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Measles - update
Measles - update
Measles - update
Measles - update
Measles - update
Measles - update
Measles - update
Measles - update
Measles - update
Measles - update
Measles - update
Measles - update
Measles - update
Measles - update
Measles - update
Measles - update
Measles - update
Measles - update
Measles - update
Measles - update
Measles - update
Measles - update
Measles - update
Measles - update
Measles - update
Measles - update
Measles - update
Measles - update
Measles - update
Measles - update
Measles - update
Measles - update
Measles - update
Measles - update
Measles - update
Measles - update
Measles - update
Measles - update
Measles - update
Measles - update
Measles - update
Measles - update
Measles - update
Measles - update
Measles - update
Measles - update
Measles - update
Measles - update
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Measles - update

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Measles - update

Measles - update

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  • 1. MEASLES UPDATE Dr.T.V.Rao MD 1
  • 2. Early History of MeaslesReports of measles go back to atleast 700 years, however, the firstscientific description of the diseaseand its distinction from smallpoxattributed to the Muslim physicianIbn Razi(Rhazes) 860-932 whopublished a book entitled "Smallpoxand Measles" (in Arabic: Kitab fi al-jadari wa-al-hasbah). Dr.T.V.Rao MD
  • 3. Serious disease as Per WHO. It remains a leading cause of death among young children globally, despite the availability of a safe and effective vaccine. An estimated 197 000 people died from measles in 2007, mostly children under the age of five. Dr.T.V.Rao MD
  • 4. Measles - ParmyxoviridaeMeasles is an infectionof the respiratory systemcaused by a virus,specifically aParamyxoviruses of thegenus MorbillivirusMorbilliviruses, like otherparamyxoviruses, areenveloped, single-stranded, negative-sense RNA viruses. Dr.T.V.Rao MD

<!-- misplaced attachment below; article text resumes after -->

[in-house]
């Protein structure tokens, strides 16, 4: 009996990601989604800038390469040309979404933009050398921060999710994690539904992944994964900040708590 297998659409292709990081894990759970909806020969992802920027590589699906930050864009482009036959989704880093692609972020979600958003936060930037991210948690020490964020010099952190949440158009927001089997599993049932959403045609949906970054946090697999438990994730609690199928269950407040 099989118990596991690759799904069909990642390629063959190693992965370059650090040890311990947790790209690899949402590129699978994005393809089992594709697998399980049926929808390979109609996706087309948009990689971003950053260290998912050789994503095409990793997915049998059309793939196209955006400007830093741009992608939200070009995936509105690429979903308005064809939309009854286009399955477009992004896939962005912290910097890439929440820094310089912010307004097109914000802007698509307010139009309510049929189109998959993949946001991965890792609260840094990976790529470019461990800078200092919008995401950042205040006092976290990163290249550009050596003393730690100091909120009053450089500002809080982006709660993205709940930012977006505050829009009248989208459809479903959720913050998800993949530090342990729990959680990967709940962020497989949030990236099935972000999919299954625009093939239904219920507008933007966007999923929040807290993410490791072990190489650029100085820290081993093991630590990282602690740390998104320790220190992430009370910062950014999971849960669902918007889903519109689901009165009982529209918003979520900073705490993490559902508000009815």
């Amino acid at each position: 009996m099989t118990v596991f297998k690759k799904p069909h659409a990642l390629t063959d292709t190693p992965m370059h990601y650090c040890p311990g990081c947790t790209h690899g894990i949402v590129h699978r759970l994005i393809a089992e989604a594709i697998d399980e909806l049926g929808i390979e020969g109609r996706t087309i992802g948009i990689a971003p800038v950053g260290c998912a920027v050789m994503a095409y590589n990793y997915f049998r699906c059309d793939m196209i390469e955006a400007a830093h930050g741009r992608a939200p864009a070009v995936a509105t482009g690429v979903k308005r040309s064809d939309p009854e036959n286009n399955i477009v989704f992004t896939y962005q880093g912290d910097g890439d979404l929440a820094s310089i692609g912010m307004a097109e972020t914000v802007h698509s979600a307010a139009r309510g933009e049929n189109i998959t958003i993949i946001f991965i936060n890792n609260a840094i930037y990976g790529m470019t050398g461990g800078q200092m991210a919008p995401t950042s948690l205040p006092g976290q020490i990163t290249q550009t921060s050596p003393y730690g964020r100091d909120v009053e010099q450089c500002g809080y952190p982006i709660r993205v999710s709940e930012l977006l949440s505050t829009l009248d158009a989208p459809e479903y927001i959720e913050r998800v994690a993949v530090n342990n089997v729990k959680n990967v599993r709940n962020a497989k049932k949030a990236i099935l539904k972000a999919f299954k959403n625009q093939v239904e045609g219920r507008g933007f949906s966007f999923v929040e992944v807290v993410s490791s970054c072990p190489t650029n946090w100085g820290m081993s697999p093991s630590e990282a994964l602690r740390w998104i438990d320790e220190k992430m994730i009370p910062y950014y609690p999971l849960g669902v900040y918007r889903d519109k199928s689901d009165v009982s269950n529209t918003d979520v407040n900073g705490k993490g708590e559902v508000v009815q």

• 5. Measles VirusThe measles virus is aspherical, nosegmented, single-stranded RNA virus inthe Morbillivirus family,closely related to therinderpest and caninedistemper viruses. Itcontains six structuralproteins, three that arecomplexed to the RNAand three that areassociated with theviral membraneenvelope. Dr.T.V.Rao MD
  • 6. Fusion Protein The F (fusion) protein is responsible for fusion of virus and host cell membranes, viral penetration and haemolysis. The H (hemagglutinin) protein is responsible for adsorption of the virus to cells. There is only one serotype of Measles virus and no subtypes have yet been Dr.T.V.Rao MD recognized
  • 7. Measles More than 20 million people worldwide are affected by measles each year. Measles outbreaks are common in many areas, including Europe. For many U.S. travellers and expatriates, the risk for exposure to measles can be high, but the illness can be prevented by a measles-containing vaccine Dr.T.V.Rao MD
  • 8. How the Measles is Spread Measles is spread through respiration (contact with fluids from an infected persons nose and mouth, either directly or through aerosol transmission), and is highly. The infection has an average incubation period of 14 days (range 6-19 days) and infectivity lasts from 2-4 days prior to 2-5 days following the onset of the rash. Dr.T.V.Rao MD
  • 9. Measles threat to Developing World In developing countries, measles affects 30 million children a year and causes 1 million deaths. Measles causes 15,000-60,000 cases of blindness per year. Dr.T.V.Rao MD
  • 10. Measles a Childhood Infection Age-specific attack rates may be highest in susceptible infants younger than 12 months, school-aged children, or young adults, depending on local immunization practices and incidence of the disease. Dr.T.V.Rao MD
  • 11. Patients on Physical examinationPatients tend to appear moderately ill anduncomfortable because of their viralprodromal symptoms.The Koplik spots are 1-2 mm, blue-graymacules on an erythematous base.The measles rash is a Maculopapularerythematous rash that involves thepalms and soles.Lesion density is greatest above theshoulders, where macular lesions may Dr.T.V.Rao MDcoalesce
  • 12. A rash is leading manifestations Typically begins at the hairline and spreads caudally over the next 3 days as the prodromal symptoms resolve. The rash lasts 4-6 days and then fades from the head downward. Desquamation may be present but is generally not severe. Complete recovery from the illness generally occurs within 7-10 days from the onset of the rash Dr.T.V.Rao MD
  • 13. Rash is a Prominent Feature Dr.T.V.Rao MD
  • 14. Risk factors for infection Children with immunodeficiency due to HIV or acquired immunodeficiency syndrome (AIDS), leukaemia, alkylating agents, or corticosteroid therapy, regardless of immunization status Dr.T.V.Rao MD